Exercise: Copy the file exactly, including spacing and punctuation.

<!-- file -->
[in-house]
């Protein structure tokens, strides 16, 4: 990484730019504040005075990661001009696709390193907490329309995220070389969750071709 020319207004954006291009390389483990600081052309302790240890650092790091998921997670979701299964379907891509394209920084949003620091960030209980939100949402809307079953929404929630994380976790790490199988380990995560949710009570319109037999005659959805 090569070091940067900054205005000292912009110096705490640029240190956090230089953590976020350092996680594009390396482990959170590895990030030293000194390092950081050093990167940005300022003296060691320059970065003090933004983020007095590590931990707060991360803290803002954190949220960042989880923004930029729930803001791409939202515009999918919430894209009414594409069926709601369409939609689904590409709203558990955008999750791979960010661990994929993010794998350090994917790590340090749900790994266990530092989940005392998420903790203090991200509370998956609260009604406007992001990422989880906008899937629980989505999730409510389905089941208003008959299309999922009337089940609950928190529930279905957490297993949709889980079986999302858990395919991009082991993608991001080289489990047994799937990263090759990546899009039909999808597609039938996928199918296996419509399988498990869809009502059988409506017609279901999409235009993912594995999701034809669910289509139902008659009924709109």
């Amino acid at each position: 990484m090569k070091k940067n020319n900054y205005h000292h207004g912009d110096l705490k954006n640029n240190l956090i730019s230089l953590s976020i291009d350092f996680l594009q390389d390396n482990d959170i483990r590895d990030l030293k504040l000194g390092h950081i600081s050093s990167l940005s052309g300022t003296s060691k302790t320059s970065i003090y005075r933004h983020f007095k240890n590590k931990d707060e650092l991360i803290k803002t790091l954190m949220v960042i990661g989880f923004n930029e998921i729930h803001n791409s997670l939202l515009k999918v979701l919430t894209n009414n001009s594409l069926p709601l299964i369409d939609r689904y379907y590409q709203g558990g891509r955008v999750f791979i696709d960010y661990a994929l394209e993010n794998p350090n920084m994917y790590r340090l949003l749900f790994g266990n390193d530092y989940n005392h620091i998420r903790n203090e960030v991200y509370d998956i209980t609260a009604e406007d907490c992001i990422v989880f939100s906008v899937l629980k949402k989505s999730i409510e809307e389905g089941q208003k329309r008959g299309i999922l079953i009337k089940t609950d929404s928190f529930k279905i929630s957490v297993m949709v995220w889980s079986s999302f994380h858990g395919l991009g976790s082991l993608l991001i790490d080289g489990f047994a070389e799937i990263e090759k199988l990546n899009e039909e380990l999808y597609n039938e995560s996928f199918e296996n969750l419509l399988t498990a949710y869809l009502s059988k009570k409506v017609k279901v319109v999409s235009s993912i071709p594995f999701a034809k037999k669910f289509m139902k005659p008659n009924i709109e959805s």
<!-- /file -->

[in-house]
């Protein structure tokens, strides 16, 4: 990484730019504040005075990661001009696709390193907490329309995220070389969750071709 020319207004954006291009390389483990600081052309302790240890650092790091998921997670979701299964379907891509394209920084949003620091960030209980939100949402809307079953929404929630994380976790790490199988380990995560949710009570319109037999005659959805 090569070091940067900054205005000292912009110096705490640029240190956090230089953590976020350092996680594009390396482990959170590895990030030293000194390092950081050093990167940005300022003296060691320059970065003090933004983020007095590590931990707060991360803290803002954190949220960042989880923004930029729930803001791409939202515009999918919430894209009414594409069926709601369409939609689904590409709203558990955008999750791979960010661990994929993010794998350090994917790590340090749900790994266990530092989940005392998420903790203090991200509370998956609260009604406007992001990422989880906008899937629980989505999730409510389905089941208003008959299309999922009337089940609950928190529930279905957490297993949709889980079986999302858990395919991009082991993608991001080289489990047994799937990263090759990546899009039909999808597609039938996928199918296996419509399988498990869809009502059988409506017609279901999409235009993912594995999701034809669910289509139902008659009924709109």
């Amino acid at each position: 990484m090569k070091k940067n020319n900054y205005h000292h207004g912009d110096l705490k954006n640029n240190l956090i730019s230089l953590s976020i291009d350092f996680l594009q390389d390396n482990d959170i483990r590895d990030l030293k504040l000194g390092h950081i600081s050093s990167l940005s052309g300022t003296s060691k302790t320059s970065i003090y005075r933004h983020f007095k240890n590590k931990d707060e650092l991360i803290k803002t790091l954190m949220v960042i990661g989880f923004n930029e998921i729930h803001n791409s997670l939202l515009k999918v979701l919430t894209n009414n001009s594409l069926p709601l299964i369409d939609r689904y379907y590409q709203g558990g891509r955008v999750f791979i696709d960010y661990a994929l394209e993010n794998p350090n920084m994917y790590r340090l949003l749900f790994g266990n390193d530092y989940n005392h620091i998420r903790n203090e960030v991200y509370d998956i209980t609260a009604e406007d907490c992001i990422v989880f939100s906008v899937l629980k949402k989505s999730i409510e809307e389905g089941q208003k329309r008959g299309i999922l079953i009337k089940t609950d929404s928190f529930k279905i929630s957490v297993m949709v995220w889980s079986s999302f994380h858990g395919l991009g976790s082991l993608l991001i790490d080289g489990f047994a070389e799937i990263e090759k199988l990546n899009e039909e380990l999808y597609n039938e995560s996928f199918e296996n969750l419509l399988t498990a949710y869809l009502s059988k009570k409506v017609k279901v319109v999409s235009s993912i071709p594995f999701a034809k037999k669910f289509m139902k005659p008659n009924i709109e959805s």